Dr. Condoleeza Rice
Department of State
2201 C St. NW
Washington, DC 20520
Dear Secretary Rice,
We understand that you plan to visit Israel in the coming days to address current fighting between Israel and Hezbollah and between Israel and Palestinian armed factions in Gaza. You have recently spoken out on the need for all parties to these conflicts to protect civilians and do their utmost to shield them from harm. Nevertheless, civilians – Lebanese, Israelis, and Palestinians – have been the primary victims.
Human Rights Watch shares that concern. We have condemned — as serious violations of
international humanitarian law and probable war crimes – the indiscriminate Hezbollah rocket attacks against civilian-populated areas in Israel, including the major city of Haifa, as well as pointing out that Hezbollah’s use of Israeli soldiers as hostages is a war crime. To that end, we are communicating our concerns to the governments of Syria and Iran, Hezbollah’s principal allies, to urge them to use their influence to persuade Hezbollah to conduct itself in a matter that complies with international humanitarian law.
At the same time, the close and extensive military relationship between the United States and Israel gives the United States a special responsibility to raise civilian protection issues with Israeli leaders with regard to the Israeli military campaigns in Lebanon and Gaza, and to ensure that U.S.-supplied weapons are not used in attacks that violate international humanitarian law. The United States’ commitment to fighting terrorism in the region also strongly argues for raising these concerns with Israel, since that fight is undermined if a close U.S. ally launches attacks that fail to distinguish between combatants and civilians.
In your meetings with Israeli officials, we urge you to raise four related concerns: (1) the high proportion of civilian casualties in Israel’s attacks to date, (2) extensive, continuing attacks on infrastructure essential to the civilian population; (3) the imperative of providing safe passage to civilians seeking to flee the fighting; and (4) safe access for relief convoys into and out of areas affected by the fighting.
In a statement on July 16, you urged the government of Israel to “be mindful of, and restrained in, its operations so that the innocent civilians do not suffer,” and expressed “great concern about damage to civilian infrastructure.” Nevertheless, in Lebanon, after just over one week of fighting, Israeli air and
artillery strikes have killed more than 300 Lebanese, the vast majority of them civilians, and wounded more than 1,000. Since the crisis escalated in Gaza in late June, some 100 Palestinians have been killed, a great many of them civilians rather than armed militants. In both Lebanon and Gaza, Israel’s intentional destruction of key infrastructure—roads, bridges, power-generating facilities, the main airport, and so on – has been extensive and crippling to many aspects of civilian life.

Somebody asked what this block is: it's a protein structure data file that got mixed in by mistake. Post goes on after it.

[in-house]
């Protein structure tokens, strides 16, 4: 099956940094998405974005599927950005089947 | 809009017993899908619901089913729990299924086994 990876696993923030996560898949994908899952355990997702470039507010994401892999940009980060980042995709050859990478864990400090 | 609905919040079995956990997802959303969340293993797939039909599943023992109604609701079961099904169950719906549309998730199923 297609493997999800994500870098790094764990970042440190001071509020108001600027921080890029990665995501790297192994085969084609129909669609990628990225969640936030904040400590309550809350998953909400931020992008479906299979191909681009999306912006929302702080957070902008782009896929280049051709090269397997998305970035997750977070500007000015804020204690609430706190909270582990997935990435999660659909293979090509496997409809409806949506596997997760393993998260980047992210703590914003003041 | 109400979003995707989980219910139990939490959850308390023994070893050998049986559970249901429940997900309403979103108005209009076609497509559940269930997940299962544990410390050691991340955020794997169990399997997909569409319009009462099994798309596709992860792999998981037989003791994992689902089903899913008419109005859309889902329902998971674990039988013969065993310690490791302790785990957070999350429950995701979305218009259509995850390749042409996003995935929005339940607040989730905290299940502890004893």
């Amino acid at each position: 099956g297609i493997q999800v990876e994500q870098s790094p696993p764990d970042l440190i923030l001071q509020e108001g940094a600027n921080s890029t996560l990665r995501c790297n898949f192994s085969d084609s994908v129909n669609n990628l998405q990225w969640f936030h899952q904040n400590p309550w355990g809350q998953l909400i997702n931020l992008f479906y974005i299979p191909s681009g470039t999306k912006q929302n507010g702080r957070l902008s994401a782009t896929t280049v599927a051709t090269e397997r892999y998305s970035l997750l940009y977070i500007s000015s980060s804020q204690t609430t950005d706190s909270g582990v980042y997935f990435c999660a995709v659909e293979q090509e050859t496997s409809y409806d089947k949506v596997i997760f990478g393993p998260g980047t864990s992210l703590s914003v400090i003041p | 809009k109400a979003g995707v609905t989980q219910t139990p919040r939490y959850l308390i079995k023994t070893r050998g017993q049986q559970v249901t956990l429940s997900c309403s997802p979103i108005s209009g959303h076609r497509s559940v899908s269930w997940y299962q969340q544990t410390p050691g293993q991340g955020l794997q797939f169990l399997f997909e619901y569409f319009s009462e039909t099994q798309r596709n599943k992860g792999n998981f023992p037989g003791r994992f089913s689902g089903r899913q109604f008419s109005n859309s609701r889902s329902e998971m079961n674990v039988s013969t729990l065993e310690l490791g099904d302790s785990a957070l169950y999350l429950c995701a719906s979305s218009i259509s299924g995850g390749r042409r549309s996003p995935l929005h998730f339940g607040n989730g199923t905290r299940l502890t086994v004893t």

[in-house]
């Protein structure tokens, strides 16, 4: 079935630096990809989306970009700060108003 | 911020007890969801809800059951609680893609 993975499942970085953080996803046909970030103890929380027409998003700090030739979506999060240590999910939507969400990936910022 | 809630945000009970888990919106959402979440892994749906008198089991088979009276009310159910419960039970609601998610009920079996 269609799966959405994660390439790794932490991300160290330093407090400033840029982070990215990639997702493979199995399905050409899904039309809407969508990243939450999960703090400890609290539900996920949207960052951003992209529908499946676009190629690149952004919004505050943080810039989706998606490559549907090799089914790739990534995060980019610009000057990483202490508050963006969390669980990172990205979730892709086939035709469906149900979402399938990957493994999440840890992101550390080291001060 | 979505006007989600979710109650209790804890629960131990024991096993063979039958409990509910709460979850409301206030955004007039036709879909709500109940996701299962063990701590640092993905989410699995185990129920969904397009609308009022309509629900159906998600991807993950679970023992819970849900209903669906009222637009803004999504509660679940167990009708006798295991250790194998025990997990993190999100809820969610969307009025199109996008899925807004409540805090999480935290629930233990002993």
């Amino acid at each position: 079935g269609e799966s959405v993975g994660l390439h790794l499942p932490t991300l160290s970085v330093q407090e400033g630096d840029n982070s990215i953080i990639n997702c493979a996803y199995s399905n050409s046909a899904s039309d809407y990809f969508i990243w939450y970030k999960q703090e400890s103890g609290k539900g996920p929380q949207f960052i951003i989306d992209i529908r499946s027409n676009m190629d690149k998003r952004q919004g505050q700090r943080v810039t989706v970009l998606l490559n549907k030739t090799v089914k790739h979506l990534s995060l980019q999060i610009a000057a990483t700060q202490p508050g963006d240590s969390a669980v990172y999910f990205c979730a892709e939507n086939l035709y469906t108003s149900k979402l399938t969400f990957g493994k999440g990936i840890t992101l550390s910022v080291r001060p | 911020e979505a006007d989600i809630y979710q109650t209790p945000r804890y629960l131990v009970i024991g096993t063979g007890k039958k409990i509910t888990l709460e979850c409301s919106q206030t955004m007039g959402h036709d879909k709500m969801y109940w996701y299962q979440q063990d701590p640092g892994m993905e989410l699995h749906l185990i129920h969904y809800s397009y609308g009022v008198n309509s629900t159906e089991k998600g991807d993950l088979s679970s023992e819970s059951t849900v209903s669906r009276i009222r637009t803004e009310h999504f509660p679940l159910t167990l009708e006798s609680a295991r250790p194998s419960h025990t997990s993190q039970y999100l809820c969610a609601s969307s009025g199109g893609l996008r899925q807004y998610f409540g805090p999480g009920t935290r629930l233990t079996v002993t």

We urge you to inquire about the following incidents in particular:
- The attack on July 15, resulting in a high number of civilian fatalities, when Israeli missiles struck a convoy of civilians who were fleeing the southern border village of Marwahin. They were fleeing at the explicit urging of Israel, on the only road out of the village. This attack killed 16 persons, including 9 children.
- The air strike on July 19, an Israeli
air strike on a car reportedly killed four civilians who were driving from their village of Aitaroun to the city of Tyre.
It is important to know what facts and assumptions led Israel to undertake these attacks, what weight was given to the possibility that the targets were civilians fleeing to safety, and whether an investigation has been launched to prevent a repetition of such loss of civilian life.
- Israel’s systematic attacks on the southern suburb of Beirut (Dahieh), a very densely populated area that includes offices and residences of Hezbollah leaders. While Hezbollah must never use the presence of civilians to shield its combatants from attack, Israel is not relieved from the obligation to take into account the risk to civilian lives and civilian objects when determining the legality of an attack on premises where Hezbollah leaders or fighters may be present.
We also urge you to inquire about Israel’s repeated attacks on civilian infrastructure.
- One of Israel’s first infrastructural targets was the Beirut International Airport, a primarily civilian object. The airport can only be a legitimate military objective if, and for the period that, it provides an “effective contribution” to the enemy’s military activities and its destruction provides “a definite military advantage.” As you may recall, this definition of military objective, as codified in Article 52 (2) of Additional Protocol I to the 1949 Geneva Conventions, is part of customary law and was confirmed as such by the Committee Established to Review the NATO Bombing Campaign Against the Federal Republic of Yugoslavia. Even if a target, such as the airport, serves some actual or potential military purpose, the warring party should not launch an attack if the civilian harm outweighs the definite military advantage, or if a similar advantage could be achieved with less civilian